It’s an open source (bsd licensed) project and is up on github. I don’t have a live demo of it yet, because I’m still nailing down a few things before I stick it up on heroku or nodejitsu. Because the hosting is a bit different from normal node.js apps, I’d like to make a hosting service that specializes in serving sceneVR scenes.
virtualreality folder on my macbook has had lots of activity over the past 6 months, but it was only during a holiday to visit Rissas family in Brisbane in early November that I decided to have a crack at building a high quality scene server in node.js, and knock up a quick web client to view the scenes. It came together pretty fast, using dom-lite, htmlparser2 and websockets.
Oculus rift support
The rift is supported in webVR browsers (chromium and firefox nightly). It’s not 100% yet, but works pretty well. I test things in webVR regularly, and it helps me remember to make sure everything is rendered at a reasonable size, that the player moves at a reasonable speed, and that the html-textures aren’t too small to be read on a dk1 screen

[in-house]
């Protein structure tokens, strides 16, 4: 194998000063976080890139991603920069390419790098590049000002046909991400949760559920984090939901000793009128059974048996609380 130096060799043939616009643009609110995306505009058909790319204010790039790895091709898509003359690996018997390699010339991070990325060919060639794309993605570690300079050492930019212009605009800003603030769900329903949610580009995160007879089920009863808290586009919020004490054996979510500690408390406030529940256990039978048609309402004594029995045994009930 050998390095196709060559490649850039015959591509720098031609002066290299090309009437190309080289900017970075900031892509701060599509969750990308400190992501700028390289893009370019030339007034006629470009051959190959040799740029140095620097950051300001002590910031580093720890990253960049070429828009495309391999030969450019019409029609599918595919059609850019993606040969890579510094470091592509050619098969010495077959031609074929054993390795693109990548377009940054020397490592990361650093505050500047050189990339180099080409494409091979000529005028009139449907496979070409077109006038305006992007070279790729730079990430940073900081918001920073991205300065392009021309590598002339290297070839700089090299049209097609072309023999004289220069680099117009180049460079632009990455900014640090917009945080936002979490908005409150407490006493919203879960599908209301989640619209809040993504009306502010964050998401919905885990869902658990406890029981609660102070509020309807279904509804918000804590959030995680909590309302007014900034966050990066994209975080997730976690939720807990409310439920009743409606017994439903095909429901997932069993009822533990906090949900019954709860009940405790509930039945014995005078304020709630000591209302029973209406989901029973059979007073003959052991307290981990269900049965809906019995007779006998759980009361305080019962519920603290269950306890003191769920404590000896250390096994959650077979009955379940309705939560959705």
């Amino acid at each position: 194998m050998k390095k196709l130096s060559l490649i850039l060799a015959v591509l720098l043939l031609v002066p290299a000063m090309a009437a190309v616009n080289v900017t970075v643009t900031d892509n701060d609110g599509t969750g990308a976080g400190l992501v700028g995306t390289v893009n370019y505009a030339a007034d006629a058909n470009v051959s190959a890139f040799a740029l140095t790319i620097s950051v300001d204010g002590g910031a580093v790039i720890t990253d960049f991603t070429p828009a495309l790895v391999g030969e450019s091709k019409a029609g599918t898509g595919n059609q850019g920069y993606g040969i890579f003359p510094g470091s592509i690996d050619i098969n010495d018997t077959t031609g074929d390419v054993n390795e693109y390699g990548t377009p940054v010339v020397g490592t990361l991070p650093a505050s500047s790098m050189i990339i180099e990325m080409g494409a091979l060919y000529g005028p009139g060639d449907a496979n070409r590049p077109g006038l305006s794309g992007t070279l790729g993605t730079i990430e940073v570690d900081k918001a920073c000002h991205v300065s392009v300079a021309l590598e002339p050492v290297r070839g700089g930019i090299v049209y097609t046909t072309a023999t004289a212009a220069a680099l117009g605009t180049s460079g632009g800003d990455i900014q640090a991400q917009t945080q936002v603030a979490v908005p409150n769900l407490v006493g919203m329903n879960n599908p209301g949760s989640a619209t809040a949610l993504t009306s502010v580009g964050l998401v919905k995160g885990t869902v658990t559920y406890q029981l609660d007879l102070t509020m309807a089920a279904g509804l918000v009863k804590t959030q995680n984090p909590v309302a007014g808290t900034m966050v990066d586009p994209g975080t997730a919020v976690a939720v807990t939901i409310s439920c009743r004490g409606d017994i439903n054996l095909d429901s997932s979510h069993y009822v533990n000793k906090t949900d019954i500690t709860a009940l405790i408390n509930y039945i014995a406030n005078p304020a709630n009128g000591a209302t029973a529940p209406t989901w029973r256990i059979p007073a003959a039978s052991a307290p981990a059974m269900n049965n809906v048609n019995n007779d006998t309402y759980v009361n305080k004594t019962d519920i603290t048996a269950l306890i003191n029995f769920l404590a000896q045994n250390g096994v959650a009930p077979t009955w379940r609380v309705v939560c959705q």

This was a bit of a surprise to me, but the client renders perfectly on mobile. I added two little thumb wheels for controlling the look and movement of the client. It’s not finished either, but I definitely want to keep mobile as a platform for viewing sceneVR scenes.
SceneVr has a
<link /> element that links between scenes. So you can walk around a scene, find the link, a portal opens to the next scene, you step through the portal and you’re in the next scene. I got this idea from JanusVR which does something similair, and of course the great game “Portal”.
I’ve modelled the scripting API for scenes on the DOM. So you can
element.addEventListener('click', ...). You can also manipulate the
scale vectors directly (well rotation is a euler, but yeah…). So
element.position.z += 10 just works.
Network updates work magically, and send updates 5x a second (the client sends the players location that often too). The wire protocol is currently xml, which isn’t ideal, but I plan on optimising the most frequent messages in time. I use the tween.js library to interpolate scene updates so that everything appears silky smooth (at 60fps even on my underpowered macbook 11”).
I plan to keep working on SceneVR, and will probably start a blog at scenevr.com to post updates there. I’d love to eventually work part-time on SceneVR if enough people start creating content for it, but that’s a long way off at the moment. At the moment the project has only 10 stars on github. Here’s to the next 10! :)